When Inequality Doesn’t Add Up

Putney’s own Peter Shumlin, having recently discovered that talking about global warming amidst a classic New England deep freeze might make him appear to be, well, odd, decided to pick up someone else’s inequality banner and start running down the street with it.  What shiny new cause has Peter now rallied, er, “pivoted” to?

Rally round the budget, fellas!

Rally round the budget, fellas!

Poverty.  As it turns out, poverty is an easy political sell, because it’s hard to find a politician who doesn’t want to help people by spending more money, especially when it’s not their own being spent, but yours.  To combat the horrors of poverty, Peter has created (gasp!) a Council on Pathways Out of Poverty.  Actually, if he already had the path, why does he need a council?  But I digress.  The point of the name of the initiative isn’t important; it’s the fact that he’s publicly seen “fighting” poverty that makes these councils live and exist through state funding.  From the WCAX article:

The Governor’s plan calls for doubling the Vermont Rental Subsidy Program; giving $300,000 to help homeless shelters deal with federal cuts; boosting funding by $200,000 to help homeless families; increasing help to STARS rated child care providers by $800,000; and providing an extra $650,000 for mental health and substance abuse counseling for Reach Up recipients. For a total of $2.5 million.

In what might be a surprise to Peter, poverty is not diminished by anything he’s offering above, nor what the federal government has done since the 1960’s.  What does diminish poverty are families and jobs, and none of what he’s offering above will do much of anything, other than some small marginal wins here and there, and a few anecdotes he’ll trot out next year around budget

It did not fail to get Democrats elected, though.

It did not fail to get Democrats elected, though.


The truth is, Vermont is ranked as the 44th worst state for business.  The budget has a $70 million dollar hole that’s yet to be addressed.  Vermont is in the next-to-worst quintile for state GDP growth.  Vermont Health Care Connect was largely funded by tax dollars taken at the federal level –  but will require additional funding going forward that’s now estimated to well exceed original estimates, including the awe-inspiring estimate by Hsiao that said the state would save money by implementing single-payer.

Human services is already 43% of the state’s budget (2013 numbers).  If you add in Education at 33%, you’re at 76% of the budget, without having filled in a pothole yet or rebuilt the infrastructure that Peter keeps telling us the state needs to compete with other states for increases in entitlement programs, er, for jobs.

This year it’s highly unlikely that the USG will cut us another $170 million dollar check for a malfunctioning website that’s going to increase state budget costs significantly to administer, without the additional $21 million Peter’s grandstanding for here, and openly admits he doesn’t have the money for yet accounted for in his budget.  But let’s let Peter speak for himself:

Where is that money going to come from? “It’s coming from our budget. To tell you exactly where the money is coming from I would have to tell you my budget and I’m going to give you that on January 15th,” Shumlin said.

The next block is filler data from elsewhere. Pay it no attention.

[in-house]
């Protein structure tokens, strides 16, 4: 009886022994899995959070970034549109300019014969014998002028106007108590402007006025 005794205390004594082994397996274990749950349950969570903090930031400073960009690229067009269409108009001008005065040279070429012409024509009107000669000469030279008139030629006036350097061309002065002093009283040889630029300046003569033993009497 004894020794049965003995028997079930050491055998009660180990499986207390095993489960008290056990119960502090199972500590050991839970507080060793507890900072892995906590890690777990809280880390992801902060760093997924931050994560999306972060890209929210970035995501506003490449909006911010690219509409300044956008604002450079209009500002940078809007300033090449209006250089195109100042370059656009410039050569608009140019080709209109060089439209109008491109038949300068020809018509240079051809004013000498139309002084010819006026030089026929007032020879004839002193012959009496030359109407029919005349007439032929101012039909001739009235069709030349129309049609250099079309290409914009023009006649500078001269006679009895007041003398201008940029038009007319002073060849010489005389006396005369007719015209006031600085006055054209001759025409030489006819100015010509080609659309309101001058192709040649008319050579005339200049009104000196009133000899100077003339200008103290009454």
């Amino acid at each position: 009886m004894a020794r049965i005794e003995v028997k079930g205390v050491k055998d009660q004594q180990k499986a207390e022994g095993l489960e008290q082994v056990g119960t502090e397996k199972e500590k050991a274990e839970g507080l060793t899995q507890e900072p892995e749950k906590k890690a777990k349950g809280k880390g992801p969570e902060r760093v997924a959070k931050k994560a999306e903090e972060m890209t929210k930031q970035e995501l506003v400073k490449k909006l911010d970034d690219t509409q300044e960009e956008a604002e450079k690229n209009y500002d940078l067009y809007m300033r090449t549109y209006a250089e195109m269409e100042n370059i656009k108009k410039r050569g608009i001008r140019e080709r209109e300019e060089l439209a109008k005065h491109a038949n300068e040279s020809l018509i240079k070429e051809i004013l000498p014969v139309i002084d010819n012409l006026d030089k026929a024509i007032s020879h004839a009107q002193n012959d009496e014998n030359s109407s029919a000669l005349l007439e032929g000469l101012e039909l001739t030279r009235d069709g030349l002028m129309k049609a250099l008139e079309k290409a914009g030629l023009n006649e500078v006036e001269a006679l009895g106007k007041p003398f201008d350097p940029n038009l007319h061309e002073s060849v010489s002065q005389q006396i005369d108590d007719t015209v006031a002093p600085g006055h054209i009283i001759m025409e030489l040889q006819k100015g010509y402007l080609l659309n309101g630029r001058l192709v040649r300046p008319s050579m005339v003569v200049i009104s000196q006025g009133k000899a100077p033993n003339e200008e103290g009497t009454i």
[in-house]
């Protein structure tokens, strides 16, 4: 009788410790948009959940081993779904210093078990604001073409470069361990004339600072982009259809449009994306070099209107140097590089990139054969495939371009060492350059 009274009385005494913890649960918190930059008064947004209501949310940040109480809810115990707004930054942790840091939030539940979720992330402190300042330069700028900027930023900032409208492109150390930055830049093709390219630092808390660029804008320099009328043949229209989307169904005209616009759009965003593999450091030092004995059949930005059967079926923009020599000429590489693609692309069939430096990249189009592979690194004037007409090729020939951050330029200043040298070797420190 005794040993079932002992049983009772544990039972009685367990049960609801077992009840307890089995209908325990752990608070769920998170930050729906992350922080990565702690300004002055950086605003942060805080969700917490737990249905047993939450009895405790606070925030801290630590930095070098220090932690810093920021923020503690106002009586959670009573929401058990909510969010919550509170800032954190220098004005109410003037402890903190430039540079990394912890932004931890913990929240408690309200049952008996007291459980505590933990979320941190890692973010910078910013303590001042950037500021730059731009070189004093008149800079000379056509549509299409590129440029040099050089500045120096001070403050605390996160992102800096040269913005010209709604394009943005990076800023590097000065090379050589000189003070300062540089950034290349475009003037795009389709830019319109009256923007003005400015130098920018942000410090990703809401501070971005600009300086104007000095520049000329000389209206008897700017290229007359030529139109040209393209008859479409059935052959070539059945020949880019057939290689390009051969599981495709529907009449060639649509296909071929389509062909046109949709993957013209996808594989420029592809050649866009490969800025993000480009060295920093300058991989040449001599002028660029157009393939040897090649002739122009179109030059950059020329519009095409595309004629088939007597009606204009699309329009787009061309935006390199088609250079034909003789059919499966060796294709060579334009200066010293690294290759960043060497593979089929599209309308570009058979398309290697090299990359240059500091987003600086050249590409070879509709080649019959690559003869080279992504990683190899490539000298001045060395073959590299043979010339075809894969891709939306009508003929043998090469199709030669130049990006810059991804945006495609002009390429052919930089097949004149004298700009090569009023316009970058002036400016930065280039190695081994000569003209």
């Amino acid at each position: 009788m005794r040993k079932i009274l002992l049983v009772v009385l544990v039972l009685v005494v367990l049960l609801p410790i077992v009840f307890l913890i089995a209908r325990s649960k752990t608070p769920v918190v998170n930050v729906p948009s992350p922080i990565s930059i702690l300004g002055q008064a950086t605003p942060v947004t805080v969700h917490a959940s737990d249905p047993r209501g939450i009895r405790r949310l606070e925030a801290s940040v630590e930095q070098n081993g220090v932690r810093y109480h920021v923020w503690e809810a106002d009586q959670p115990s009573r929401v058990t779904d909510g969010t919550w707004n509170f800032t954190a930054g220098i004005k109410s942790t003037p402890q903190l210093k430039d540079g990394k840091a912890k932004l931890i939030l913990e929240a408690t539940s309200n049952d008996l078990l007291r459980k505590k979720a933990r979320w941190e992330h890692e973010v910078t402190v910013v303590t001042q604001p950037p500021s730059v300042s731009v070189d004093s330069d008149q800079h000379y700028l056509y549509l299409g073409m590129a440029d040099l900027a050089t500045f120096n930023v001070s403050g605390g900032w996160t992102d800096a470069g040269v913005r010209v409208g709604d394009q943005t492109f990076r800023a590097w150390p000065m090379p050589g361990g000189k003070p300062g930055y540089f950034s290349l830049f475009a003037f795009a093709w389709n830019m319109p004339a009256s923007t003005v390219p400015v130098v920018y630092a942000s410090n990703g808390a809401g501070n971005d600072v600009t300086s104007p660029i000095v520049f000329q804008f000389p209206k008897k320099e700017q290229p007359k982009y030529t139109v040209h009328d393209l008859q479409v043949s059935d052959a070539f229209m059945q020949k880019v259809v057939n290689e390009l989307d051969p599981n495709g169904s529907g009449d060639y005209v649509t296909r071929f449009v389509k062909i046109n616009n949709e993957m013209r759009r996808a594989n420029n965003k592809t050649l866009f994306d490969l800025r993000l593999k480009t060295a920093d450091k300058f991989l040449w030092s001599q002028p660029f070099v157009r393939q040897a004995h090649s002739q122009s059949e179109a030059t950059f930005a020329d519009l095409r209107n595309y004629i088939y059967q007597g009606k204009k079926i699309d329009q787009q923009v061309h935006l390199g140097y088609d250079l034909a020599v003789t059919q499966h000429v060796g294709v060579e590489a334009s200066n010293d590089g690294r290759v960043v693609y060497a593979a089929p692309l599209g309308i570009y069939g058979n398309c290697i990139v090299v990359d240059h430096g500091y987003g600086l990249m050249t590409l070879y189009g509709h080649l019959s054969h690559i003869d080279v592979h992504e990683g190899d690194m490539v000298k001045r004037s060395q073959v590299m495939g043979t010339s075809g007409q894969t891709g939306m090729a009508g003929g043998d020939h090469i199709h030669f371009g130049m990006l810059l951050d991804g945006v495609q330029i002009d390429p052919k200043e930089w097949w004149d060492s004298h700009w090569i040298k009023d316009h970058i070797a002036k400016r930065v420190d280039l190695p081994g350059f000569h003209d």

Poverty-fightin' at its finest.

Poverty-fightin’ at its finest.

In Peter’s world, it’s spend now, worry about how you’re going to pay for it later.  Vermonters need jobs, affordable homes, and a desire to contribute to and stay in Vermont.  Peter’s offering does nothing to help support those goals.  It only supports Peter’s political prospects, and provides him some small cover when the legislative session kicks in – and the fallout from his single-payer debacle starts coming home to roost.


2 thoughts on “When Inequality Doesn’t Add Up

  1. An improving economy lifts all boats. Taxing people more and giving to non-workers, or poor people, only takes away the engine for economic growth. I’m not against helping those who can’t help themselves, but how many years of unemployment benefits do people need before they decide to start applying for jobs (as one example of money spent by the gov’t hindering economic growth).

    By the way, I think both sides of the global warming debate should cease citing one day or week weather events as proof of anything. Let’s look at decades, centuries or millennia, before scientists can make solid theories. The proof isn’t there yet that there is global warming and/or it’s caused by humans. Volcanic carbon dioxide, oceans, cows, solar activity all play a huge role. As well as taking Air Force One back and forth to Hawaii every few weeks for it’s passenger’s golf fetish. (3378 gallons of fuel per hour, 73 tons of carbon dioxide per hour).


  2. One thing about the unemployment benefits. You net just as much from unemployment benefits (or more) than you would in working for 10 or 12 bucks an hour. If your job prospects include only those lower-paying jobs, then there’s a reason why the unemployment rate amongst teens and young adults is through the roof. It’s because there’s a good reason not to work. $10 x 40 = $400/week gross. The weekly benefits vary, but you could be seeing something close to that in an unemployment check. It’s not much, but if you’re sharing space, living with parents, etc., you can get by without working. Add in any other assistance programs and there are further incentives to not take a job.


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